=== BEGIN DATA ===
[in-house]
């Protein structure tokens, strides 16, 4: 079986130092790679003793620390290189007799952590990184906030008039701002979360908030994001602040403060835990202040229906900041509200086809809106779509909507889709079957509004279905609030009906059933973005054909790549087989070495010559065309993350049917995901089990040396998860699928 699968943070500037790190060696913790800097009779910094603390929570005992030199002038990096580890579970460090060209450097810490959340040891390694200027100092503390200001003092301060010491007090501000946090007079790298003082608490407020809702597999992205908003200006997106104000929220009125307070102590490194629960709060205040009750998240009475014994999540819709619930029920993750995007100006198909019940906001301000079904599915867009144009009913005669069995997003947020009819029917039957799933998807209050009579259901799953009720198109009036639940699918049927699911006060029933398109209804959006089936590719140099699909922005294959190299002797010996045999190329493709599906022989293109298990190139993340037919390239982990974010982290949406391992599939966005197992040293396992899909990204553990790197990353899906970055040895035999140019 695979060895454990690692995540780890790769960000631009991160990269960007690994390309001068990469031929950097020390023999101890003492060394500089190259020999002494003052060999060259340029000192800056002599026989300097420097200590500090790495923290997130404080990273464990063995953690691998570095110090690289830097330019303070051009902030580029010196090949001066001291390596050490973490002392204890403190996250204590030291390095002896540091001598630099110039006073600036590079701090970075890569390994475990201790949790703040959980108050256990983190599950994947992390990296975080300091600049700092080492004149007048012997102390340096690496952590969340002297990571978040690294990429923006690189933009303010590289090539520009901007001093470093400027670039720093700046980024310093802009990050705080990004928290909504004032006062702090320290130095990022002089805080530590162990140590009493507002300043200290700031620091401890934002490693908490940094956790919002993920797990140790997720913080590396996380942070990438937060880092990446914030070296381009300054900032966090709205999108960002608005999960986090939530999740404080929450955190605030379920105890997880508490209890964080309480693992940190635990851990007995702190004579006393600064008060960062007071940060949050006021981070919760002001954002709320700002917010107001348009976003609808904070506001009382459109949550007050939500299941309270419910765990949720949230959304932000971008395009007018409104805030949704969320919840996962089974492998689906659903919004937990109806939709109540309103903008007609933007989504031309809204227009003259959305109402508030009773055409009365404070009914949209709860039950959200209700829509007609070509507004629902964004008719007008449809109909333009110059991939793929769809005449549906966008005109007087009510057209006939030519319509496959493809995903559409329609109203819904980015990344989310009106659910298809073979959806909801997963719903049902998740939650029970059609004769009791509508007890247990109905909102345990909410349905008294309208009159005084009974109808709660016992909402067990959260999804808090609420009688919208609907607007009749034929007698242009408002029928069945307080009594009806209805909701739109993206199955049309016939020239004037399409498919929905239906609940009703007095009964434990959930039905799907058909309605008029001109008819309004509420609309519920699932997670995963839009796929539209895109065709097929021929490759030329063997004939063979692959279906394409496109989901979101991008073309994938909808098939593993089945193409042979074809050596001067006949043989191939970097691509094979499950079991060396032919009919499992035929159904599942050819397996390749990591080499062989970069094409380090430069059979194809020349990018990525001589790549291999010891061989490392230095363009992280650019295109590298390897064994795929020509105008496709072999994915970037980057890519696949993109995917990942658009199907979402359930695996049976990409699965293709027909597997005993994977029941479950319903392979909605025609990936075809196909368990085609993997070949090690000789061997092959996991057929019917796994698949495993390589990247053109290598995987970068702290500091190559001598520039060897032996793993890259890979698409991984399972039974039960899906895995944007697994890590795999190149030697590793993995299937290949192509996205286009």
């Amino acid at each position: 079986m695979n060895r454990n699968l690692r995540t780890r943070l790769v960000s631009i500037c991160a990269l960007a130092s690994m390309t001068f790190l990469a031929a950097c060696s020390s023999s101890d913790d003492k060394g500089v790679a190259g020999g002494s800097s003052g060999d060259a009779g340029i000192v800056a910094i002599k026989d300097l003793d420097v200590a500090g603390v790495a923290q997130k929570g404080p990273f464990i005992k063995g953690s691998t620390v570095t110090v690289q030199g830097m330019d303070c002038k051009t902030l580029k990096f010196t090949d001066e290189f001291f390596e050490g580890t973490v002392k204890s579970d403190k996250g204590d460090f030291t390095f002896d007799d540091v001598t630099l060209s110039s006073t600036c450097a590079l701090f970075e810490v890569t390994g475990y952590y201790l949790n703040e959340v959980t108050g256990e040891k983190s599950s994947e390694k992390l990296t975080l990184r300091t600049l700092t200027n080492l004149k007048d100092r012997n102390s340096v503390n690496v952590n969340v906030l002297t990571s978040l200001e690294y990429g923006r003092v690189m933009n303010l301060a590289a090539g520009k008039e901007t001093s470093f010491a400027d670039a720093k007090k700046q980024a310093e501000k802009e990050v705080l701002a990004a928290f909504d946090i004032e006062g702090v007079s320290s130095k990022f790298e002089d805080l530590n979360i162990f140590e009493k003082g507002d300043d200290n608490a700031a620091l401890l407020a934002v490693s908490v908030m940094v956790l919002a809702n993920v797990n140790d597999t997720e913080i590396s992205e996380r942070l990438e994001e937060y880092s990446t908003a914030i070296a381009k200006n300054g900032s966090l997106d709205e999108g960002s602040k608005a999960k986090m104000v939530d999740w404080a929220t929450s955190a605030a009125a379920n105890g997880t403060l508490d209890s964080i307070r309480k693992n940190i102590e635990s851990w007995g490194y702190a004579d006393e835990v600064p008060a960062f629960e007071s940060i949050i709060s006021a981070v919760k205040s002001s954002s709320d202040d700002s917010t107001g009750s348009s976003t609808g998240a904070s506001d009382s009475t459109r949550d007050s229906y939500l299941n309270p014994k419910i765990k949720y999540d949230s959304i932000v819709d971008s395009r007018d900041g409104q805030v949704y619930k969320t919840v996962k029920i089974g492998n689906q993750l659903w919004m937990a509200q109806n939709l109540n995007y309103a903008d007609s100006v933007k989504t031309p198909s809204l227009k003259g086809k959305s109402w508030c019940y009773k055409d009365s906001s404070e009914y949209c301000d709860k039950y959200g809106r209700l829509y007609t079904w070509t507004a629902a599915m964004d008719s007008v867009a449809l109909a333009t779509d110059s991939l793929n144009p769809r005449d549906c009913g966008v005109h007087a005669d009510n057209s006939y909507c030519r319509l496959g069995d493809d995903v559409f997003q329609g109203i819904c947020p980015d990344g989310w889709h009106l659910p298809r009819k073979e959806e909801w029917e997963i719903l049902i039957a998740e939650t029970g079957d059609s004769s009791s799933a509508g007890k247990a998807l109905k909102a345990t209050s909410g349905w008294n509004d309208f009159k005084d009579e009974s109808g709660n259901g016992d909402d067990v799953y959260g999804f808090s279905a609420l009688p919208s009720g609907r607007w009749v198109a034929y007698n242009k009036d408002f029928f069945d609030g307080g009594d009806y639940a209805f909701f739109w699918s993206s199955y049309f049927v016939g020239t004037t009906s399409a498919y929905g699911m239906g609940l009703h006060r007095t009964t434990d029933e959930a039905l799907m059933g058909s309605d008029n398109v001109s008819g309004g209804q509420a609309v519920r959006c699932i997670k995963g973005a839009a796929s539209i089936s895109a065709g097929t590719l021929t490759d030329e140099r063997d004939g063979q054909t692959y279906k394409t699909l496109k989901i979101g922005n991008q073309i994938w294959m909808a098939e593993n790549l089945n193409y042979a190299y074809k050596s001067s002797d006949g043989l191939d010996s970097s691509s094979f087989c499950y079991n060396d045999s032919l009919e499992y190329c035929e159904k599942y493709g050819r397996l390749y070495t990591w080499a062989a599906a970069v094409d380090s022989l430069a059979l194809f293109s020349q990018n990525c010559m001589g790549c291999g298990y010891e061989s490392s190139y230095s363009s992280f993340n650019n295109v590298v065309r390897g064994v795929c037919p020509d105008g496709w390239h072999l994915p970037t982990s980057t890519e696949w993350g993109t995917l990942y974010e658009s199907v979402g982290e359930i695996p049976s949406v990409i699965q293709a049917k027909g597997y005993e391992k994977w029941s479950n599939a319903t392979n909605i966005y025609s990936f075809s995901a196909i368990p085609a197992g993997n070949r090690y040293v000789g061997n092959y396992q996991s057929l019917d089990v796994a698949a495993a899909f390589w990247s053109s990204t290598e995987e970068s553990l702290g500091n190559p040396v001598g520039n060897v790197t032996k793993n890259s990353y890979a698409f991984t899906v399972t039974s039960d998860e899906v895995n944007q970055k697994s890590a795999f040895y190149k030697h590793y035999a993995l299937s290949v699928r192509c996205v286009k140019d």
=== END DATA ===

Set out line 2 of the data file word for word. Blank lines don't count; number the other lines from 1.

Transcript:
């Protein structure tokens, strides 16, 4: 079986130092790679003793620390290189007799952590990184906030008039701002979360908030994001602040403060835990202040229906900041509200086809809106779509909507889709079957509004279905609030009906059933973005054909790549087989070495010559065309993350049917995901089990040396998860699928 699968943070500037790190060696913790800097009779910094603390929570005992030199002038990096580890579970460090060209450097810490959340040891390694200027100092503390200001003092301060010491007090501000946090007079790298003082608490407020809702597999992205908003200006997106104000929220009125307070102590490194629960709060205040009750998240009475014994999540819709619930029920993750995007100006198909019940906001301000079904599915867009144009009913005669069995997003947020009819029917039957799933998807209050009579259901799953009720198109009036639940699918049927699911006060029933398109209804959006089936590719140099699909922005294959190299002797010996045999190329493709599906022989293109298990190139993340037919390239982990974010982290949406391992599939966005197992040293396992899909990204553990790197990353899906970055040895035999140019 695979060895454990690692995540780890790769960000631009991160990269960007690994390309001068990469031929950097020390023999101890003492060394500089190259020999002494003052060999060259340029000192800056002599026989300097420097200590500090790495923290997130404080990273464990063995953690691998570095110090690289830097330019303070051009902030580029010196090949001066001291390596050490973490002392204890403190996250204590030291390095002896540091001598630099110039006073600036590079701090970075890569390994475990201790949790703040959980108050256990983190599950994947992390990296975080300091600049700092080492004149007048012997102390340096690496952590969340002297990571978040690294990429923006690189933009303010590289090539520009901007001093470093400027670039720093700046980024310093802009990050705080990004928290909504004032006062702090320290130095990022002089805080530590162990140590009493507002300043200290700031620091401890934002490693908490940094956790919002993920797990140790997720913080590396996380942070990438937060880092990446914030070296381009300054900032966090709205999108960002608005999960986090939530999740404080929450955190605030379920105890997880508490209890964080309480693992940190635990851990007995702190004579006393600064008060960062007071940060949050006021981070919760002001954002709320700002917010107001348009976003609808904070506001009382459109949550007050939500299941309270419910765990949720949230959304932000971008395009007018409104805030949704969320919840996962089974492998689906659903919004937990109806939709109540309103903008007609933007989504031309809204227009003259959305109402508030009773055409009365404070009914949209709860039950959200209700829509007609070509507004629902964004008719007008449809109909333009110059991939793929769809005449549906966008005109007087009510057209006939030519319509496959493809995903559409329609109203819904980015990344989310009106659910298809073979959806909801997963719903049902998740939650029970059609004769009791509508007890247990109905909102345990909410349905008294309208009159005084009974109808709660016992909402067990959260999804808090609420009688919208609907607007009749034929007698242009408002029928069945307080009594009806209805909701739109993206199955049309016939020239004037399409498919929905239906609940009703007095009964434990959930039905799907058909309605008029001109008819309004509420609309519920699932997670995963839009796929539209895109065709097929021929490759030329063997004939063979692959279906394409496109989901979101991008073309994938909808098939593993089945193409042979074809050596001067006949043989191939970097691509094979499950079991060396032919009919499992035929159904599942050819397996390749990591080499062989970069094409380090430069059979194809020349990018990525001589790549291999010891061989490392230095363009992280650019295109590298390897064994795929020509105008496709072999994915970037980057890519696949993109995917990942658009199907979402359930695996049976990409699965293709027909597997005993994977029941479950319903392979909605025609990936075809196909368990085609993997070949090690000789061997092959996991057929019917796994698949495993390589990247053109290598995987970068702290500091190559001598520039060897032996793993890259890979698409991984399972039974039960899906895995944007697994890590795999190149030697590793993995299937290949192509996205286009």